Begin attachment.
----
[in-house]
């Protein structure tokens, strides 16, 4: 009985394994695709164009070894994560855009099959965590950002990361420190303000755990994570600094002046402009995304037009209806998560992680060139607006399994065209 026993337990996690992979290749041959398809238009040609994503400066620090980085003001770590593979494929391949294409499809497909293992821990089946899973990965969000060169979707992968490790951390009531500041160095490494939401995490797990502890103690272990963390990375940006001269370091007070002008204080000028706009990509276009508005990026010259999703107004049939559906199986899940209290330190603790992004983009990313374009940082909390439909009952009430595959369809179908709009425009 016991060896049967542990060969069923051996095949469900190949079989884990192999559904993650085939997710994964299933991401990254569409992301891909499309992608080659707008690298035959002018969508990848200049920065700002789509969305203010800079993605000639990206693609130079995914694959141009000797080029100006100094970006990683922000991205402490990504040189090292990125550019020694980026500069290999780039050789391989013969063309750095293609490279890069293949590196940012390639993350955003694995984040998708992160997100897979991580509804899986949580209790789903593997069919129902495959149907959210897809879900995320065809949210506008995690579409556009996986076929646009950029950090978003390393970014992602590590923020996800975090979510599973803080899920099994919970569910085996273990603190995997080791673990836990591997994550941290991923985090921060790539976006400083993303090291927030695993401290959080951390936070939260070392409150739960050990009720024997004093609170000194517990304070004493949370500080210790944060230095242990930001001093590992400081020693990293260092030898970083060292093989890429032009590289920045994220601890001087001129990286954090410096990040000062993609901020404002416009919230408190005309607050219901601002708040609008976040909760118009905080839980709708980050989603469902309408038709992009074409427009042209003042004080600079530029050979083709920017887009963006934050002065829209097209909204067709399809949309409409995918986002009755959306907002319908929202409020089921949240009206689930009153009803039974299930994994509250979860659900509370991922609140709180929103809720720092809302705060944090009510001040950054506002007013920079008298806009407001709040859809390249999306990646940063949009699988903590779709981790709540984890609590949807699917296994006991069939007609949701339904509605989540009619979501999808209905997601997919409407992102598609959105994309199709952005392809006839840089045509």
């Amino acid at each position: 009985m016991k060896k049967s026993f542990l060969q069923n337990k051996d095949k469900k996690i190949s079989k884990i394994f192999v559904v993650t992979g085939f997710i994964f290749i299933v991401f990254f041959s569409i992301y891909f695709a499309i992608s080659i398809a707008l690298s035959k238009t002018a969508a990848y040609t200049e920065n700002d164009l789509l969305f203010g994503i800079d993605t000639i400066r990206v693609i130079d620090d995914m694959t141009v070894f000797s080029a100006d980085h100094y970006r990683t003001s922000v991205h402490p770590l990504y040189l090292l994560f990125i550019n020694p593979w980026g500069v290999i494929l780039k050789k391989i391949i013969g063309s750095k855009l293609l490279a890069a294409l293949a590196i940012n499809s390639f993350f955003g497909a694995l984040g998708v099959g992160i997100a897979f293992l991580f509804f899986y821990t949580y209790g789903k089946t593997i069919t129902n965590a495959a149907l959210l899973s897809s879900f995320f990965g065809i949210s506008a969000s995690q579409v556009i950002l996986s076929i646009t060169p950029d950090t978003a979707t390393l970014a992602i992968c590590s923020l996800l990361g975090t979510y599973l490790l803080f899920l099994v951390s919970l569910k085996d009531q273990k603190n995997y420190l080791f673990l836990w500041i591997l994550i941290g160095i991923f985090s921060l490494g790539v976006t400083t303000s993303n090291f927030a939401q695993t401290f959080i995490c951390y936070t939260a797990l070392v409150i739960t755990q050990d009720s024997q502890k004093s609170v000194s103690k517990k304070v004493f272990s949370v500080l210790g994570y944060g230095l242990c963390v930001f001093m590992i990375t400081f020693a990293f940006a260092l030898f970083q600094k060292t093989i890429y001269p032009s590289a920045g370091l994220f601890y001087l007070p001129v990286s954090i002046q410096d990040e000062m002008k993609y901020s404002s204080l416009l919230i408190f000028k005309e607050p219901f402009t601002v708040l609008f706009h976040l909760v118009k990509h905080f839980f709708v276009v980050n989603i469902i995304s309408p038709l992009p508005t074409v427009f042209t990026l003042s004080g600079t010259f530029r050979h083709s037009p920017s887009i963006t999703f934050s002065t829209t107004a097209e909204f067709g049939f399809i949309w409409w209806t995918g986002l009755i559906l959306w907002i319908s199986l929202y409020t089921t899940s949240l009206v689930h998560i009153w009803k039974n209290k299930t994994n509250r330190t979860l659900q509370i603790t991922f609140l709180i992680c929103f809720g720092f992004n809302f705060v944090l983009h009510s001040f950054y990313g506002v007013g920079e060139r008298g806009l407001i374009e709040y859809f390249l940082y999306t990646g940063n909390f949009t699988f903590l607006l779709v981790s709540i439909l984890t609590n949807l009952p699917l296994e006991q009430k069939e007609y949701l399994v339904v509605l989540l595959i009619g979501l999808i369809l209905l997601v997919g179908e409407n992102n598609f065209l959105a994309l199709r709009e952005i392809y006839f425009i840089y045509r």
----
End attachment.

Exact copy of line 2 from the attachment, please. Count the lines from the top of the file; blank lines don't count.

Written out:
């Protein structure tokens, strides 16, 4: 009985394994695709164009070894994560855009099959965590950002990361420190303000755990994570600094002046402009995304037009209806998560992680060139607006399994065209 026993337990996690992979290749041959398809238009040609994503400066620090980085003001770590593979494929391949294409499809497909293992821990089946899973990965969000060169979707992968490790951390009531500041160095490494939401995490797990502890103690272990963390990375940006001269370091007070002008204080000028706009990509276009508005990026010259999703107004049939559906199986899940209290330190603790992004983009990313374009940082909390439909009952009430595959369809179908709009425009 016991060896049967542990060969069923051996095949469900190949079989884990192999559904993650085939997710994964299933991401990254569409992301891909499309992608080659707008690298035959002018969508990848200049920065700002789509969305203010800079993605000639990206693609130079995914694959141009000797080029100006100094970006990683922000991205402490990504040189090292990125550019020694980026500069290999780039050789391989013969063309750095293609490279890069293949590196940012390639993350955003694995984040998708992160997100897979991580509804899986949580209790789903593997069919129902495959149907959210897809879900995320065809949210506008995690579409556009996986076929646009950029950090978003390393970014992602590590923020996800975090979510599973803080899920099994919970569910085996273990603190995997080791673990836990591997994550941290991923985090921060790539976006400083993303090291927030695993401290959080951390936070939260070392409150739960050990009720024997004093609170000194517990304070004493949370500080210790944060230095242990930001001093590992400081020693990293260092030898970083060292093989890429032009590289920045994220601890001087001129990286954090410096990040000062993609901020404002416009919230408190005309607050219901601002708040609008976040909760118009905080839980709708980050989603469902309408038709992009074409427009042209003042004080600079530029050979083709920017887009963006934050002065829209097209909204067709399809949309409409995918986002009755959306907002319908929202409020089921949240009206689930009153009803039974299930994994509250979860659900509370991922609140709180929103809720720092809302705060944090009510001040950054506002007013920079008298806009407001709040859809390249999306990646940063949009699988903590779709981790709540984890609590949807699917296994006991069939007609949701339904509605989540009619979501999808209905997601997919409407992102598609959105994309199709952005392809006839840089045509």